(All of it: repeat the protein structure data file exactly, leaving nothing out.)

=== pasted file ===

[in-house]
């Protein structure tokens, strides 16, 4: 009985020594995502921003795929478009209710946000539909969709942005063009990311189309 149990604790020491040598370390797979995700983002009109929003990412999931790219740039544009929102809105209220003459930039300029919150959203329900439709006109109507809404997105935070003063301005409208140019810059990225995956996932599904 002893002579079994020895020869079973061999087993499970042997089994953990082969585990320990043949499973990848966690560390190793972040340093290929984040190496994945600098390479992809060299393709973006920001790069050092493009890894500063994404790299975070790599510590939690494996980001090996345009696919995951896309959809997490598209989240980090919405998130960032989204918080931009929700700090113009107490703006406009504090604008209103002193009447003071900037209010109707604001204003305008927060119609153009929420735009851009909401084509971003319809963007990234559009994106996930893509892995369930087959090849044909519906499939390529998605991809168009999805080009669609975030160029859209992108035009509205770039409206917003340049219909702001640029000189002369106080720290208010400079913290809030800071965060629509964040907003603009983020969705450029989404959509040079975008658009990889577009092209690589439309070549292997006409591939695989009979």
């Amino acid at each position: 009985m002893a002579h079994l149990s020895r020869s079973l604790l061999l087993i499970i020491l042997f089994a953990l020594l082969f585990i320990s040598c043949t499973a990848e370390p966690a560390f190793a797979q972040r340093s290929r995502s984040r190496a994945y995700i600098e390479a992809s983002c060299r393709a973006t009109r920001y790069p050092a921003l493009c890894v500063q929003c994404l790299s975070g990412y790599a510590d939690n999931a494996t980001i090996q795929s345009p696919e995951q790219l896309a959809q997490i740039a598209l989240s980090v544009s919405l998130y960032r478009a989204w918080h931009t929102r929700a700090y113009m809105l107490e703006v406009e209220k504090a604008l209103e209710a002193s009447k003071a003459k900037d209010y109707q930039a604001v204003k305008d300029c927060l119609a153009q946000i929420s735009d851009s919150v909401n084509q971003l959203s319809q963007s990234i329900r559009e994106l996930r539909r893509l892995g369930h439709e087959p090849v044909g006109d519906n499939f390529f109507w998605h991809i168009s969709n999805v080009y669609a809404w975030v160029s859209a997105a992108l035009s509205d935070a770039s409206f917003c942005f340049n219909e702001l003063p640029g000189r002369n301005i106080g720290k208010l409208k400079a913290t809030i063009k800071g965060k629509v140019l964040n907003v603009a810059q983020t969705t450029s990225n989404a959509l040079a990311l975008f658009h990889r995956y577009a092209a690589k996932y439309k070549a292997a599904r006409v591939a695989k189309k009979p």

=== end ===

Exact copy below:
[in-house]
């Protein structure tokens, strides 16, 4: 009985020594995502921003795929478009209710946000539909969709942005063009990311189309 149990604790020491040598370390797979995700983002009109929003990412999931790219740039544009929102809105209220003459930039300029919150959203329900439709006109109507809404997105935070003063301005409208140019810059990225995956996932599904 002893002579079994020895020869079973061999087993499970042997089994953990082969585990320990043949499973990848966690560390190793972040340093290929984040190496994945600098390479992809060299393709973006920001790069050092493009890894500063994404790299975070790599510590939690494996980001090996345009696919995951896309959809997490598209989240980090919405998130960032989204918080931009929700700090113009107490703006406009504090604008209103002193009447003071900037209010109707604001204003305008927060119609153009929420735009851009909401084509971003319809963007990234559009994106996930893509892995369930087959090849044909519906499939390529998605991809168009999805080009669609975030160029859209992108035009509205770039409206917003340049219909702001640029000189002369106080720290208010400079913290809030800071965060629509964040907003603009983020969705450029989404959509040079975008658009990889577009092209690589439309070549292997006409591939695989009979």
């Amino acid at each position: 009985m002893a002579h079994l149990s020895r020869s079973l604790l061999l087993i499970i020491l042997f089994a953990l020594l082969f585990i320990s040598c043949t499973a990848e370390p966690a560390f190793a797979q972040r340093s290929r995502s984040r190496a994945y995700i600098e390479a992809s983002c060299r393709a973006t009109r920001y790069p050092a921003l493009c890894v500063q929003c994404l790299s975070g990412y790599a510590d939690n999931a494996t980001i090996q795929s345009p696919e995951q790219l896309a959809q997490i740039a598209l989240s980090v544009s919405l998130y960032r478009a989204w918080h931009t929102r929700a700090y113009m809105l107490e703006v406009e209220k504090a604008l209103e209710a002193s009447k003071a003459k900037d209010y109707q930039a604001v204003k305008d300029c927060l119609a153009q946000i929420s735009d851009s919150v909401n084509q971003l959203s319809q963007s990234i329900r559009e994106l996930r539909r893509l892995g369930h439709e087959p090849v044909g006109d519906n499939f390529f109507w998605h991809i168009s969709n999805v080009y669609a809404w975030v160029s859209a997105a992108l035009s509205d935070a770039s409206f917003c942005f340049n219909e702001l003063p640029g000189r002369n301005i106080g720290k208010l409208k400079a913290t809030i063009k800071g965060k629509v140019l964040n907003v603009a810059q983020t969705t450029s990225n989404a959509l040079a990311l975008f658009h990889r995956y577009a092209a690589k996932y439309k070549a292997a599904r006409v591939a695989k189309k009979p």